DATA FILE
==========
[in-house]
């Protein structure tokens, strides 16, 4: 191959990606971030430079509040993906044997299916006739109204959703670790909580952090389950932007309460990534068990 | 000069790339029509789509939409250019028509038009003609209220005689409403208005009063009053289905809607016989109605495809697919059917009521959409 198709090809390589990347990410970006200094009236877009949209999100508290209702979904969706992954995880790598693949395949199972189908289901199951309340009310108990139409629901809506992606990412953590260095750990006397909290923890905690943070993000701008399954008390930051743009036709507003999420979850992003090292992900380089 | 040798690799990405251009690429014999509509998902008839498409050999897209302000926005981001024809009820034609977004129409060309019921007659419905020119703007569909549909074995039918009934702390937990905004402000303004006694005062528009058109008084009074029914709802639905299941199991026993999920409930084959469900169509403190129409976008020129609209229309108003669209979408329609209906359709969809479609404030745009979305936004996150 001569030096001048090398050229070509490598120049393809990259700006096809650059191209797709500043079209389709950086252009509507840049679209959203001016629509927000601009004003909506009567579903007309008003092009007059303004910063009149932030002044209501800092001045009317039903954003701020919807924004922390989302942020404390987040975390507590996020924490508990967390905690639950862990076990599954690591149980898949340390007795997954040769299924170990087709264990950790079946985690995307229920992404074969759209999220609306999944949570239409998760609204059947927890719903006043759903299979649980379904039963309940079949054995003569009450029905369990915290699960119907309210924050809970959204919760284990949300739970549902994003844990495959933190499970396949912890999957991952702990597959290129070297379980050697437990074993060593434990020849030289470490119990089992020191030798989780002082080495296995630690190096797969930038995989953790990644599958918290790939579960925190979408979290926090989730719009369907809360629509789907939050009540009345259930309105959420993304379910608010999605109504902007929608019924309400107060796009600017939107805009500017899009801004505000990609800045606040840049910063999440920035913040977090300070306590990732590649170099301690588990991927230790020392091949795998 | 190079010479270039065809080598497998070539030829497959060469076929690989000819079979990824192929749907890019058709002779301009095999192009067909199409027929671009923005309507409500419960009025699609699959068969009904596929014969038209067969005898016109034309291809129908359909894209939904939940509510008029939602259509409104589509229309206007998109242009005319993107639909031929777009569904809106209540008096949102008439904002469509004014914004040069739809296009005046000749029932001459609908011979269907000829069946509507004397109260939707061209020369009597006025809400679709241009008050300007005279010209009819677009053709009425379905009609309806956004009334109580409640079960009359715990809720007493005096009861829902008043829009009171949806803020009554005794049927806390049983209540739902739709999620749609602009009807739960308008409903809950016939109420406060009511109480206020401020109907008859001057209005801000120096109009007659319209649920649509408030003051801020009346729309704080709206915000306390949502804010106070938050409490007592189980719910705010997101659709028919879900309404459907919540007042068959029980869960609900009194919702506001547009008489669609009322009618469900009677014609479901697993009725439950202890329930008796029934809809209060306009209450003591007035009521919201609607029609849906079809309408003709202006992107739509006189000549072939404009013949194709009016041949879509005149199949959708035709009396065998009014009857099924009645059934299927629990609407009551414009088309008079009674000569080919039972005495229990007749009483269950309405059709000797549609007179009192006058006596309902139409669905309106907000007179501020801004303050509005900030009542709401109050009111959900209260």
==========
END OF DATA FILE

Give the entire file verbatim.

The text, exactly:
[in-house]
């Protein structure tokens, strides 16, 4: 191959990606971030430079509040993906044997299916006739109204959703670790909580952090389950932007309460990534068990 | 000069790339029509789509939409250019028509038009003609209220005689409403208005009063009053289905809607016989109605495809697919059917009521959409 198709090809390589990347990410970006200094009236877009949209999100508290209702979904969706992954995880790598693949395949199972189908289901199951309340009310108990139409629901809506992606990412953590260095750990006397909290923890905690943070993000701008399954008390930051743009036709507003999420979850992003090292992900380089 | 040798690799990405251009690429014999509509998902008839498409050999897209302000926005981001024809009820034609977004129409060309019921007659419905020119703007569909549909074995039918009934702390937990905004402000303004006694005062528009058109008084009074029914709802639905299941199991026993999920409930084959469900169509403190129409976008020129609209229309108003669209979408329609209906359709969809479609404030745009979305936004996150 001569030096001048090398050229070509490598120049393809990259700006096809650059191209797709500043079209389709950086252009509507840049679209959203001016629509927000601009004003909506009567579903007309008003092009007059303004910063009149932030002044209501800092001045009317039903954003701020919807924004922390989302942020404390987040975390507590996020924490508990967390905690639950862990076990599954690591149980898949340390007795997954040769299924170990087709264990950790079946985690995307229920992404074969759209999220609306999944949570239409998760609204059947927890719903006043759903299979649980379904039963309940079949054995003569009450029905369990915290699960119907309210924050809970959204919760284990949300739970549902994003844990495959933190499970396949912890999957991952702990597959290129070297379980050697437990074993060593434990020849030289470490119990089992020191030798989780002082080495296995630690190096797969930038995989953790990644599958918290790939579960925190979408979290926090989730719009369907809360629509789907939050009540009345259930309105959420993304379910608010999605109504902007929608019924309400107060796009600017939107805009500017899009801004505000990609800045606040840049910063999440920035913040977090300070306590990732590649170099301690588990991927230790020392091949795998 | 190079010479270039065809080598497998070539030829497959060469076929690989000819079979990824192929749907890019058709002779301009095999192009067909199409027929671009923005309507409500419960009025699609699959068969009904596929014969038209067969005898016109034309291809129908359909894209939904939940509510008029939602259509409104589509229309206007998109242009005319993107639909031929777009569904809106209540008096949102008439904002469509004014914004040069739809296009005046000749029932001459609908011979269907000829069946509507004397109260939707061209020369009597006025809400679709241009008050300007005279010209009819677009053709009425379905009609309806956004009334109580409640079960009359715990809720007493005096009861829902008043829009009171949806803020009554005794049927806390049983209540739902739709999620749609602009009807739960308008409903809950016939109420406060009511109480206020401020109907008859001057209005801000120096109009007659319209649920649509408030003051801020009346729309704080709206915000306390949502804010106070938050409490007592189980719910705010997101659709028919879900309404459907919540007042068959029980869960609900009194919702506001547009008489669609009322009618469900009677014609479901697993009725439950202890329930008796029934809809209060306009209450003591007035009521919201609607029609849906079809309408003709202006992107739509006189000549072939404009013949194709009016041949879509005149199949959708035709009396065998009014009857099924009645059934299927629990609407009551414009088309008079009674000569080919039972005495229990007749009483269950309405059709000797549609007179009192006058006596309902139409669905309106907000007179501020801004303050509005900030009542709401109050009111959900209260």